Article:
## PSN-L Email List Message

Subject: RE: Lengthening a vertical period with pulley
From: "John D Nelson" jnelson@.................
Date: Fri, 2 May 2003 07:48:03 -0500

```You nailed the flaw in my logic right away.  I wasn't thinking about the
fact that weight would be reduced by the factor of the mechanical
advantage.  My thinking was using the same weight which wouldn't work.
Thanks for kick in the head.

=20

John Nelson

=20

-----Original Message-----
From: ChrisAtUpw@....... [mailto:ChrisAtUpw@...........
Sent: Thursday, May 01, 2003 7:16 PM
To: psn-l@..............
Subject: Re: Lengthening a vertical period with pulley

=20

In a message dated 01/05/03, jnelson@................. writes:=20

Has anybody ever thought of lengthening the period of a vertical with a
pulley arrangement like a compound bow. =20

Hello John,=20

You could use a mass hung from an eccentric pulley which is
suspended on a horizontal torsion rod, to give an extended period.
Essentially you are balancing the rate of change in rotational torque
from the rod with a variable mechanical advantage to obtain a small
angle over which the resultant rotational restoring force is nearly
constant. This 'bow type' application has been done successfully.=20

Seems to me that If you took the basic LaCoste arrangement and fixed the
spring=20

where the weight would ordinarily be, placed a multiple pulley from the
spring to the top point and then hung the weight on the cable to the
pulley, the period would lengthen times the amount of the mechanical
advantage.  Ideally the best medium instead of rope would be flat metal
tape.  The only problem I see is friction in the bearings of the pulleys
lowering the sensitivity of the instrument.  Has this ever been done?

Can you explain a bit more clearly why you think your proposal
should extend the period, please? If you have a constant spring force
and use a mechanical advantage of n, you will need 1/n of the original
mass to balance the system. Do you have a pictorial reference for the
type of bow you are considering, please? There are some very complicated

The LaCoste compensation system depends on the spring having a
zero length when it is unloaded. Practical springs are tightly coiled
and you have to put an appreciable force on them before they extend at
all. It is possible to use a strongly bent leaf spring which has the
same extension / force rate on the underside of the LaCoste beam. See
Sean Morrissey's STM-8 vertical seismometer.=20

Regards,=20

Chris Chapman

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You nailed the flaw in my logic =
right
away.  I wasn’t thinking about the fact that weight would be =
reduced
by the factor of the mechanical advantage.  My thinking was using =
the same
weight which wouldn’t work.  Thanks for kick in the =

John Nelson

-----Original =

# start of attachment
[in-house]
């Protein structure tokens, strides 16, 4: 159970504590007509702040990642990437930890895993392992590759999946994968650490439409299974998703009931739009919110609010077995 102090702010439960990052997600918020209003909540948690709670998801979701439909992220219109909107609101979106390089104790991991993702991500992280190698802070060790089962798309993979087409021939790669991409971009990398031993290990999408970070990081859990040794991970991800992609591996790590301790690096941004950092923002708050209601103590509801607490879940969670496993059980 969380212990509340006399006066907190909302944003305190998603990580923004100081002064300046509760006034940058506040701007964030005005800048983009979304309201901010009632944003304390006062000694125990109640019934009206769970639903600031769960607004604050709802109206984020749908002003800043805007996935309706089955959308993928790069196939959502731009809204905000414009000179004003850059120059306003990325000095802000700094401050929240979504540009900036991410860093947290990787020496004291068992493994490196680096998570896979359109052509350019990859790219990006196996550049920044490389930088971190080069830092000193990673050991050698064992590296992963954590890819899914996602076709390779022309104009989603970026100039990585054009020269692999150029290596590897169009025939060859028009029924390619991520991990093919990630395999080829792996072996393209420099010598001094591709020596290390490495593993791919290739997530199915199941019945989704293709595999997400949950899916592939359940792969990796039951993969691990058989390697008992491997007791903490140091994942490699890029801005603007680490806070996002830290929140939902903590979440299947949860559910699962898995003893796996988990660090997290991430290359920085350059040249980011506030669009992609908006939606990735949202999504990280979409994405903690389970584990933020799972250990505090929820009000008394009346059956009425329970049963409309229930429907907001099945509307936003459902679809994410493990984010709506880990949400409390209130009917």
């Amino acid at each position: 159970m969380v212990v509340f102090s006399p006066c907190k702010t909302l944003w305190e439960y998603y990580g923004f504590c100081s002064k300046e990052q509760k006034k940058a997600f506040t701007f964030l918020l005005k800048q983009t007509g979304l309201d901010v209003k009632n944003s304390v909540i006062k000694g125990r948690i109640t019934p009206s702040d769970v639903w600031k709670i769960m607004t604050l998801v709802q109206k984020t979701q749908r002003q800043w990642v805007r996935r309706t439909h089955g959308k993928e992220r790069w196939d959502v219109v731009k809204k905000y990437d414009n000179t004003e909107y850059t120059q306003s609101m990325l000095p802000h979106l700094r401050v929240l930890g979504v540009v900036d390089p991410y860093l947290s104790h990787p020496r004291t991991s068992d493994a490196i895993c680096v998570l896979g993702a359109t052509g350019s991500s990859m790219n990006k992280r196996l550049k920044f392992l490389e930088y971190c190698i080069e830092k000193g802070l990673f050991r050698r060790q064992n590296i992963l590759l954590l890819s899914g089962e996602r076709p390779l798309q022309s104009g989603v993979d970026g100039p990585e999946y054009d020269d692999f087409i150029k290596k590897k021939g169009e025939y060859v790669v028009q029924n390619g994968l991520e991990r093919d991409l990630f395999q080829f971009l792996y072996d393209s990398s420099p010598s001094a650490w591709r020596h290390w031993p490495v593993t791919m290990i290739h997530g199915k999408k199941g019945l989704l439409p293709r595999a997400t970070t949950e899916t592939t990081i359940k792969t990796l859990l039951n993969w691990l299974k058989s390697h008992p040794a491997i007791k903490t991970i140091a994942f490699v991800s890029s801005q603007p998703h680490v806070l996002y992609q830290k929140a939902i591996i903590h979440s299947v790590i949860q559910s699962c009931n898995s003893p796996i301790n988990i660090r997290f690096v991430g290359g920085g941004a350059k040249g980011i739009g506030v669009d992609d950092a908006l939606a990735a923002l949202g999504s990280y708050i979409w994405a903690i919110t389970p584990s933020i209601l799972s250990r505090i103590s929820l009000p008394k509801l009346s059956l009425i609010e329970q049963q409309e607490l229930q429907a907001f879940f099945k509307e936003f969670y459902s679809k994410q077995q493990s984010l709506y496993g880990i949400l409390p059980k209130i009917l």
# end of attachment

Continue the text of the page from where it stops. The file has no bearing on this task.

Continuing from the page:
Message-----
From: ChrisAtUpw@.......
[mailto:ChrisAtUpw@........
Sent: Thursday, May 01, =
2003 7:16
PM
To: =
psn-l@..............
Subject: Re: Lengthening =
a
vertical period with pulley

In a message dated =
01/05/03,
jnelson@................. writes:

Has anybody ever thought of
lengthening the period of a vertical with a pulley arrangement like a =
compound
bow.

Hello John, =

You could use a mass hung from an =
eccentric
pulley which is suspended on a horizontal torsion rod, to give an =
extended
period. Essentially you are balancing the rate of change in rotational =
torque
from the rod with a variable mechanical advantage to obtain a small =
angle over
which the resultant rotational restoring force is nearly constant. This =
'bow
type' application has been done successfully.

Seems to me that If you took the basic LaCoste arrangement and fixed the =
spring

where
the weight would ordinarily be, placed a multiple pulley from the spring =
to the
top point and then hung the weight on the cable to the pulley, the =
period would
lengthen times the amount of the mechanical advantage.  Ideally the =
best
medium instead of rope would be flat metal tape.  The only problem =
I see
is friction in the bearings of the pulleys lowering the sensitivity of =
the
instrument.  Has this ever been done?

Can you explain a bit more clearly =
why you
think your proposal should extend the period, please? If you have a =
constant
spring force and use a mechanical advantage of n, you will need 1/n of =
the
original mass to balance the system. Do you have a pictorial reference =
for the
type of bow you are considering, please? There are some very complicated

The LaCoste compensation system =
depends on
the spring having a zero length when it is unloaded. Practical springs =
are
tightly coiled and you have to put an appreciable force on them before =
they
extend at all. It is possible to use a strongly bent leaf spring which =
has the
same extension / force rate on the underside of the LaCoste beam. See =
Sean
Morrissey's STM-8 vertical seismometer.

Regards,

Chris Chapman

```